Making “Good” on “Breaking Bad”

Breaking Bad Well one of my favorite shows is no longer around.  The final episode of “Breaking Bad” aired last night.  The show delivered the goods and brought the saga of Walter White to its tragic and fitting conclusion.  What more could someone want out of great story-telling than a journey that showed that “ends” don’t justify the “means” no matter how noble the goal.  In the end, Walter had to admit the truth… that in trying to preserve his family and their way of life, he had destroyed it.  Walter had to come to grips with the fact  that “he” did the terrible things, (cook Meth, kill, lie, cheat, intimidate, etc.), not for his family, but to feed his insatiable ego.

As a former federal and state prosecutor, I loved the ability of the show to convey the core truth of so many things.  The DEA agents, such as Hank Schrader reminded me of the agents and cops I had worked with in prosecuting drug dealers, bikers and those involved with racketeering.  The jocularity and bravado of the agents was real.  The drug world was accurately portrayed as ruthless, violent and bad to the core.  The Arian Brotherhood really does weld power in prison populations and is capable of reaching out and make things happen.  I heard such stories first hand as a result of investigating and prosecuting inmates involved with illegal activities from behind bars.  The ravages of Meth were not hidden or glamorized.  The emaciated rotten tooth prostitute showed the ugly effects of Meth use and the carnage of family members left behind in its wake.  Jesse Pinkman, Walt’s partner, lost his girlfriend, Jane, to an overdose and a second one to an execution.  The ripple effects of Meth’s evil led to a grief stricken father to fail at his job as an air-traffic controller resulting in an airliner full of people crashing with another plane.  In real life ugly things do happen as a result of illegal drug distribution and use.  However, the ugly truths garner little attention from those in middle-America unless it touches someone they know.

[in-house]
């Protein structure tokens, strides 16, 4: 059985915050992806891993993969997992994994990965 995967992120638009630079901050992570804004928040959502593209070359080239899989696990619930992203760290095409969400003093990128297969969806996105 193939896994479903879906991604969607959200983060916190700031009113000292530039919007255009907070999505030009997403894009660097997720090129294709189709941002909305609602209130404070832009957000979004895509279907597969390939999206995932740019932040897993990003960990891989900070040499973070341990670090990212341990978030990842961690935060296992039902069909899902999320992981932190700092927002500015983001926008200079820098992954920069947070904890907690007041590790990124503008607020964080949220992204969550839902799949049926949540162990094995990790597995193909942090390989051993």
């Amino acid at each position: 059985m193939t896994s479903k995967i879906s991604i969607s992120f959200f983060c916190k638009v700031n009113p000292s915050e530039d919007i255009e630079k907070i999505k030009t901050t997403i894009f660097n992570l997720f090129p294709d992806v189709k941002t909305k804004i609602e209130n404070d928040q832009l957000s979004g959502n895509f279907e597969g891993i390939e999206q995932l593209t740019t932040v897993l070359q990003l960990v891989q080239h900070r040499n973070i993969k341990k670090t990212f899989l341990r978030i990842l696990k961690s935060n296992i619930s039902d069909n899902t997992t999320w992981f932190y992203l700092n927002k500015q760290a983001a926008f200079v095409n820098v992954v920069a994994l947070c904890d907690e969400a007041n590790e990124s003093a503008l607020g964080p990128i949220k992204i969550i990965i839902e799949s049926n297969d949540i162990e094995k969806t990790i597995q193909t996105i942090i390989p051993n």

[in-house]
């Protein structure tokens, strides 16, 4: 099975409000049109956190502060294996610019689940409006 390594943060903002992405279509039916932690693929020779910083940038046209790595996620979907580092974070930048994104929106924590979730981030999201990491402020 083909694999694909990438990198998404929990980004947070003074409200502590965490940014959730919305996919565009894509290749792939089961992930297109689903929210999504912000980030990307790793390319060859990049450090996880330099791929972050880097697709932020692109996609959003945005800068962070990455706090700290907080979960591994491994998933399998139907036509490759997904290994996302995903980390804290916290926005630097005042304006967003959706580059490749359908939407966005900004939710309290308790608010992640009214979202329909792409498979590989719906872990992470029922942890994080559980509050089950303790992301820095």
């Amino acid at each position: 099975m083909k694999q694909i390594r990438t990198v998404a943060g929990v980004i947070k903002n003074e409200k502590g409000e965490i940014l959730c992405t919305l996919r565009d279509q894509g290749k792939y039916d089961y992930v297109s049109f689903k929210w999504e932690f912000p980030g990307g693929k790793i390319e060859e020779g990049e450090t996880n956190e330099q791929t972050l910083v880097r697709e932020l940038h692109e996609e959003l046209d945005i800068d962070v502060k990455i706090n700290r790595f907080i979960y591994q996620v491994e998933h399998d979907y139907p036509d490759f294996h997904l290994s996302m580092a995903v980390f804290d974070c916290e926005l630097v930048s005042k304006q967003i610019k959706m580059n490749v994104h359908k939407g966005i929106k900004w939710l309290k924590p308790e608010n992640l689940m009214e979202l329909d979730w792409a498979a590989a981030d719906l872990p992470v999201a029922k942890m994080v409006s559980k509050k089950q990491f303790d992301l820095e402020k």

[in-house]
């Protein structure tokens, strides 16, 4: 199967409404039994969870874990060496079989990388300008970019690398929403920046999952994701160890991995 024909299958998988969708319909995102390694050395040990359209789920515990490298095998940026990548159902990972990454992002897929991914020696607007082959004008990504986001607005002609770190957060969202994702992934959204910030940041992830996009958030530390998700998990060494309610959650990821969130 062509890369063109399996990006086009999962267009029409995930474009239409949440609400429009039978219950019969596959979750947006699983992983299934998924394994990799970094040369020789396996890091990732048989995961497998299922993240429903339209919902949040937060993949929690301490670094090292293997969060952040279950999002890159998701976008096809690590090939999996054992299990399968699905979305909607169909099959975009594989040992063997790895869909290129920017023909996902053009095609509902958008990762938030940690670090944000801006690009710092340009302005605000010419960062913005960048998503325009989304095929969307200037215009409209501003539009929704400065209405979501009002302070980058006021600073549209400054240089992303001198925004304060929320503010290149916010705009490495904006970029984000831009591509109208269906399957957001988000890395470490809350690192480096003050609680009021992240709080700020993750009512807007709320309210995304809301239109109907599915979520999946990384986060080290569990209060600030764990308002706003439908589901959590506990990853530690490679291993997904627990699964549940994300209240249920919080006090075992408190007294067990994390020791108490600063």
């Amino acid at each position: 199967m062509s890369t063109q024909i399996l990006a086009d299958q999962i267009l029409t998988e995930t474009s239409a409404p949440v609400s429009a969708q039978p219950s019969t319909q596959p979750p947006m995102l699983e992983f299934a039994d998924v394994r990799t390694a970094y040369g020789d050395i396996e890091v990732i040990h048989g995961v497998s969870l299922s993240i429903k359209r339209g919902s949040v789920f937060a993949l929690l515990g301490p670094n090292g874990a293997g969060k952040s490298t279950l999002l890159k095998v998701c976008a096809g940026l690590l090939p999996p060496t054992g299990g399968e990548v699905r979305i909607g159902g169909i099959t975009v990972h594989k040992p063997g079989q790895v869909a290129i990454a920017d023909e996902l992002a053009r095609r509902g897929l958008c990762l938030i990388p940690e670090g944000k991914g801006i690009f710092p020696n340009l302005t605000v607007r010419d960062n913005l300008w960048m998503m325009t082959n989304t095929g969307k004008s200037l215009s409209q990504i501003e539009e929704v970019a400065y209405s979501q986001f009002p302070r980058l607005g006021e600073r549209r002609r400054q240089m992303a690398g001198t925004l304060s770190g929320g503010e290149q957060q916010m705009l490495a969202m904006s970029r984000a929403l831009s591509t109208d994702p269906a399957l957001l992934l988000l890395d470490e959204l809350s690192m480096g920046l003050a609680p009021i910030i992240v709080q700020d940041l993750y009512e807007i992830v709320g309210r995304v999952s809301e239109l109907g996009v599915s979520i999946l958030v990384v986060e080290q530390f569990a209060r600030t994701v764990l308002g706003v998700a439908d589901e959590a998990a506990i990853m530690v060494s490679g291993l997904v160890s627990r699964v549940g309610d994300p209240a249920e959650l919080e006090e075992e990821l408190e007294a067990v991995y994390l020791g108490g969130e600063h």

The show might have been unbearable to watch for all its death and grimness were it not for the comic relief provided by some of its “characters” such as the sleazy attorney, Saul Goodman, who seemed to always “know a guy, who knows a guy.”  Saul, an Irish Catholic, changed his name to sound like he was a Jewish attorney to increase his appeal to those who, as “Saul” put it, “wanted a member of the tribe.”  “Saul” was hilariously over the top when the story line needed it most.  “Saul” was always quick with a quip in the show’s darkest moments.  “Badger” and “Skinny Pete”, Jesse’s loony friends broke the tension with their buffoonery and missteps as drug dealers.

Rarely does a show deal so honestly with its characters, subject matter and fans as “Breaking Bad” did here.  The writers and the show’s creator, Vince Gilligan, made “good” on ‘Breaking Bad” by not dragging out the plot line for commercial gain.  The series was character driven. It had a real story arch that allowed the show to end where and when it should.  Walter White, an under-achieving high school chemistry  teacher, diagnosed with cancer, found that there are no quick fixes in life.  Ultimately, “Breaking Bad” by Walter White led to no real good.

Congratulations to Vince Gilligan and his talented writers, cast and crew on a brilliant T.V. series that made “good” in the end.

About Richard A. Cook

Richard Cook graduated from Purdue University in the Economics Honor Program in 1979 and obtained his Juris Doctor degree from Valparaiso University School of Law in 1982. Following law school, Richard served as a federal law clerk in the U.S. District Court for the Northern District of Indiana, Hammond Division. In 1984, Richard began working as Deputy Prosecutor for the Lake County Prosecutor's Office and from there, served as Assistant U. S. Attorney for the Northern District of Indiana, South Bend Division. There he handled a number of complex criminal matters and jury trials. While there, Richard received the Chief Postal Inspector's Special Award and a letter of commendation from the U.S. Attorney General for his work prosecuting a major money order fraud scheme being perpetrated out of the Indiana State Prison system. Since leaving the U.S. Attorney's office in 1989, Richard has focused primarily on civil work and is currently a member of the firm Yosha Cook & Tisch in Indianapolis. Richard is also a member of the ITLA, IBA and the ABA, as well as, a fellow for the American College of Trial Lawyers. He is AV rated by Martindale-Hubbell.

Posted on September 30, 2013, in Uncategorized. Bookmark the permalink. Leave a comment.

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